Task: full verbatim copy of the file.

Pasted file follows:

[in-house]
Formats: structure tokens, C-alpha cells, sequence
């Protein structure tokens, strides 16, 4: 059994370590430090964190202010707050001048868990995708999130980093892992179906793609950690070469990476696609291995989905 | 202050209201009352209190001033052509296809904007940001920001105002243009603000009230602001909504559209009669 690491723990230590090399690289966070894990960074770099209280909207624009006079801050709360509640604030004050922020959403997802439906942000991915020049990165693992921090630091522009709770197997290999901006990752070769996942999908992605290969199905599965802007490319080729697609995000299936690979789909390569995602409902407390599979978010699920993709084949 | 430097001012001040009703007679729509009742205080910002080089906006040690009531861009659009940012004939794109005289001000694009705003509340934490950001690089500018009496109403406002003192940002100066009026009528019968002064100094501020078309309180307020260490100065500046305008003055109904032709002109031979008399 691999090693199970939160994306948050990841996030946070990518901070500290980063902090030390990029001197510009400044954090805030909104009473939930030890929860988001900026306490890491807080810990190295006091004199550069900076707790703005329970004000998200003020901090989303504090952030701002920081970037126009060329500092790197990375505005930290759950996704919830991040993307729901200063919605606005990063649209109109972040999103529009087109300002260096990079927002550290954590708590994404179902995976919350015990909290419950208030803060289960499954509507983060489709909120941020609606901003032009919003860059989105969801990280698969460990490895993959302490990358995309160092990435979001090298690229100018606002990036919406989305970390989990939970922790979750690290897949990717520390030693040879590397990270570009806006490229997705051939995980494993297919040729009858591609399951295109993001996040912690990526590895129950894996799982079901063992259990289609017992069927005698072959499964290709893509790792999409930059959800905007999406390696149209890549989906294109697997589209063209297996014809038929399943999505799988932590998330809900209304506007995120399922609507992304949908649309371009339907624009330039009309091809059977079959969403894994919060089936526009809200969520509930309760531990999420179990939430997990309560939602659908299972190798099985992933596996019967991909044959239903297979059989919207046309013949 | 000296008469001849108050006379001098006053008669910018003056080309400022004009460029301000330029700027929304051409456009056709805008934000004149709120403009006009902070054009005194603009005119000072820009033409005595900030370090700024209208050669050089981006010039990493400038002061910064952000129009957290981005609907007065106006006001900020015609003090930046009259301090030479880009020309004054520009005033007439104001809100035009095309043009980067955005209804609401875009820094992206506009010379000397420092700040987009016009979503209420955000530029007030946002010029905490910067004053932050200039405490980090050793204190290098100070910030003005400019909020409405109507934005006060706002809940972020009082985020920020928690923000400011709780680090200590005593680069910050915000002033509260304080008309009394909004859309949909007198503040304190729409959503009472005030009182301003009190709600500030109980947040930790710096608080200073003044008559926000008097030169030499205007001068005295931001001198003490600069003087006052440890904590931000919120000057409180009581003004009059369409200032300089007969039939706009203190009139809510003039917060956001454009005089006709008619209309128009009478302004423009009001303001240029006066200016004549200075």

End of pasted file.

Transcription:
[in-house]
Formats: structure tokens, C-alpha cells, sequence
């Protein structure tokens, strides 16, 4: 059994370590430090964190202010707050001048868990995708999130980093892992179906793609950690070469990476696609291995989905 | 202050209201009352209190001033052509296809904007940001920001105002243009603000009230602001909504559209009669 690491723990230590090399690289966070894990960074770099209280909207624009006079801050709360509640604030004050922020959403997802439906942000991915020049990165693992921090630091522009709770197997290999901006990752070769996942999908992605290969199905599965802007490319080729697609995000299936690979789909390569995602409902407390599979978010699920993709084949 | 430097001012001040009703007679729509009742205080910002080089906006040690009531861009659009940012004939794109005289001000694009705003509340934490950001690089500018009496109403406002003192940002100066009026009528019968002064100094501020078309309180307020260490100065500046305008003055109904032709002109031979008399 691999090693199970939160994306948050990841996030946070990518901070500290980063902090030390990029001197510009400044954090805030909104009473939930030890929860988001900026306490890491807080810990190295006091004199550069900076707790703005329970004000998200003020901090989303504090952030701002920081970037126009060329500092790197990375505005930290759950996704919830991040993307729901200063919605606005990063649209109109972040999103529009087109300002260096990079927002550290954590708590994404179902995976919350015990909290419950208030803060289960499954509507983060489709909120941020609606901003032009919003860059989105969801990280698969460990490895993959302490990358995309160092990435979001090298690229100018606002990036919406989305970390989990939970922790979750690290897949990717520390030693040879590397990270570009806006490229997705051939995980494993297919040729009858591609399951295109993001996040912690990526590895129950894996799982079901063992259990289609017992069927005698072959499964290709893509790792999409930059959800905007999406390696149209890549989906294109697997589209063209297996014809038929399943999505799988932590998330809900209304506007995120399922609507992304949908649309371009339907624009330039009309091809059977079959969403894994919060089936526009809200969520509930309760531990999420179990939430997990309560939602659908299972190798099985992933596996019967991909044959239903297979059989919207046309013949 | 000296008469001849108050006379001098006053008669910018003056080309400022004009460029301000330029700027929304051409456009056709805008934000004149709120403009006009902070054009005194603009005119000072820009033409005595900030370090700024209208050669050089981006010039990493400038002061910064952000129009957290981005609907007065106006006001900020015609003090930046009259301090030479880009020309004054520009005033007439104001809100035009095309043009980067955005209804609401875009820094992206506009010379000397420092700040987009016009979503209420955000530029007030946002010029905490910067004053932050200039405490980090050793204190290098100070910030003005400019909020409405109507934005006060706002809940972020009082985020920020928690923000400011709780680090200590005593680069910050915000002033509260304080008309009394909004859309949909007198503040304190729409959503009472005030009182301003009190709600500030109980947040930790710096608080200073003044008559926000008097030169030499205007001068005295931001001198003490600069003087006052440890904590931000919120000057409180009581003004009059369409200032300089007969039939706009203190009139809510003039917060956001454009005089006709008619209309128009009478302004423009009001303001240029006066200016004549200075």